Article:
September 2015
Volume 15, Issue 12
Free
Vision Sciences Society Annual Meeting Abstract  |   September 2015
Keep on rolling: Visual search asymmetries in 3D scenes with motion-defined targets
Author Affiliations
  • Matthew Cain
    U.S. Army Natick Soldier Research, Engineering, & Development Center Visual Attention Lab, Brigham & Women's Hospital
  • Emilie Josephs
    Visual Attention Lab, Brigham & Women's Hospital
  • Jeremy Wolfe
    Visual Attention Lab, Brigham & Women's Hospital Departments of Radiology & Ophthalmology, Harvard Medical School
Journal of Vision September 2015, Vol.15, 1365. doi:10.1167/15.12.1365
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      Matthew Cain, Emilie Josephs, Jeremy Wolfe; Keep on rolling: Visual search asymmetries in 3D scenes with motion-defined targets. Journal of Vision 2015;15(12):1365. doi: 10.1167/15.12.1365.

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      © ARVO (1962-2015); The Authors (2016-present)

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Abstract

Many simple feature searches are asymmetric; that is, finding a target defined by feature value A among distractors with value B is more efficient than finding B among A. In motion, for example, finding moving targets among stationary distractors is more efficient than finding stationary among moving (but see Rosenholtz, 2001). Most previous work involves simple motions in the 2D plane including manipulations of speed (Ivry & Cohen, 1992), rotation (Thornton & Gilden, 2001), expansion, contraction (Takeuchi, 1997), and randomness (Horowitz, et al., 2007). Here, we extend this work to environments with depth, using objects rotating around different axes in 3D environments. Observers searched for targets that were “rolling” about a horizontal axis among distractors “spinning” about a vertical axis or vice versa. Objects appeared to rest on a slanted plane and did not translate along this surface. Set sizes were 4, 8, and 12. Search for rolling targets among spinning distractors was markedly more efficient than search for spinning among rolling (RT x set size slopes: 12 vs 36 msec/item). Half of observers had target-present slopes < 10 msec/item, suggesting that “rolling” may behave like a fundamental feature such as color or orientation. More broadly, these results suggest that more features that guide attention may be waiting to be discovered as we move beyond simple stimuli in the frontal plane. Horowitz, et al. (2007). Visual search for type of motion is based on simple motion primitives. Perception, 36, 1624-1634. Ivry & Cohen (1992). Asymmetry in visual search for targets defined by differences in movement speed. JEP:HPP, 18, 1045-1057. Rosenholtz (2001). Search asymmetries? What search asymmetries? Perception and Psychophysics, 63, 476-489. Takeuchi (1997). Visual search of expansion and contraction. Vision Research, 37(15), 2083-2090. Thornton & Gilden, (2001). Attentional limitations in the sensing of motion direction. Cognitive Psychology, 43, 23-52.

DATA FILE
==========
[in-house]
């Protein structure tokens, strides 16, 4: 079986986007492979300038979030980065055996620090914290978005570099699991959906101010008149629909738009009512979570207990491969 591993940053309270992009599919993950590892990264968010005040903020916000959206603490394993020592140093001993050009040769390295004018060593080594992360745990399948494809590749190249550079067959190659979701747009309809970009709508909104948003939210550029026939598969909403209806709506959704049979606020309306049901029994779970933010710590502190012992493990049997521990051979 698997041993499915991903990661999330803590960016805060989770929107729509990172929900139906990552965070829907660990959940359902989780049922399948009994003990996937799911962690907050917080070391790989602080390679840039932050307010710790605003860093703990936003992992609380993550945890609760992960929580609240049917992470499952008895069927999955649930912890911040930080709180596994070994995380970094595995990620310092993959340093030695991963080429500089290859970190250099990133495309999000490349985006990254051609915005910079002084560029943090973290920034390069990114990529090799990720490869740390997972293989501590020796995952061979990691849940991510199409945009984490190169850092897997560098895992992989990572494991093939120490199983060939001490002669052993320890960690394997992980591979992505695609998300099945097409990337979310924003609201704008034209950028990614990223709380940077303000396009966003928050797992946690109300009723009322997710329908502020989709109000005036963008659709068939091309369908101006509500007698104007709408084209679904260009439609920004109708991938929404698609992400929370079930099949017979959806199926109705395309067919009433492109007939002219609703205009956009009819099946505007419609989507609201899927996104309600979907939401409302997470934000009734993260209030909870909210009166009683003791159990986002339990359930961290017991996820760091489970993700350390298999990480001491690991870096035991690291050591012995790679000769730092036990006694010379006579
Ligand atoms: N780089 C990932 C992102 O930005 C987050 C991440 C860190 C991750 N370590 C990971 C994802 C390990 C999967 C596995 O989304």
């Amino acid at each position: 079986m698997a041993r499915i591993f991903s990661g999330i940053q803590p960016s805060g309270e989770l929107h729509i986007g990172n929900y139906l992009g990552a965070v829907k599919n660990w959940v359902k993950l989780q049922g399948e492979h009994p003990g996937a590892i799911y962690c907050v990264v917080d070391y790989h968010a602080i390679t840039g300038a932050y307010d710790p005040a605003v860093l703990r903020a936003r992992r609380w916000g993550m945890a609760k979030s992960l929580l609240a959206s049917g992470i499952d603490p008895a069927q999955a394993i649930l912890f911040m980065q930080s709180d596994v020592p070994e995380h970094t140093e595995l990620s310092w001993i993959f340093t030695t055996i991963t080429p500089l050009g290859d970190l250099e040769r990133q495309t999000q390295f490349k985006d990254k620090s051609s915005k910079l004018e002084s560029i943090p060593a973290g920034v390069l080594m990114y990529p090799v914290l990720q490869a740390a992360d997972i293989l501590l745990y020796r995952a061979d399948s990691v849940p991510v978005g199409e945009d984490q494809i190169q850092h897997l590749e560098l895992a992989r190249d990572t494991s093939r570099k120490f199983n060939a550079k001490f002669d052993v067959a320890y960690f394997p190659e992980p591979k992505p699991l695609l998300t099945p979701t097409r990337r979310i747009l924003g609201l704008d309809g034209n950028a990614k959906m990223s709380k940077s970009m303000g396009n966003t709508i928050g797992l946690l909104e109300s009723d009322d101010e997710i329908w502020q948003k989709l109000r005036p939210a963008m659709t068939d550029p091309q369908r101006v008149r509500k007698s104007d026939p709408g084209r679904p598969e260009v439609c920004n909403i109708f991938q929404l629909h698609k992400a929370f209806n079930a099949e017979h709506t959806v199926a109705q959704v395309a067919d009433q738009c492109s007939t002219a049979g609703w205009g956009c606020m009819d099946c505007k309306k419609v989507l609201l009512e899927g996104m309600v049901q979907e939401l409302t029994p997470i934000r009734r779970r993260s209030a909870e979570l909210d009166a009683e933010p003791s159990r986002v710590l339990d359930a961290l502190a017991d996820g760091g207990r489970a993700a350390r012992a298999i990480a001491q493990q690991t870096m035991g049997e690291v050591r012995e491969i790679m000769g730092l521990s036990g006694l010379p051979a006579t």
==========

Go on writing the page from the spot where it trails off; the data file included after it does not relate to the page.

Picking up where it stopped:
Meeting abstract presented at VSS 2015

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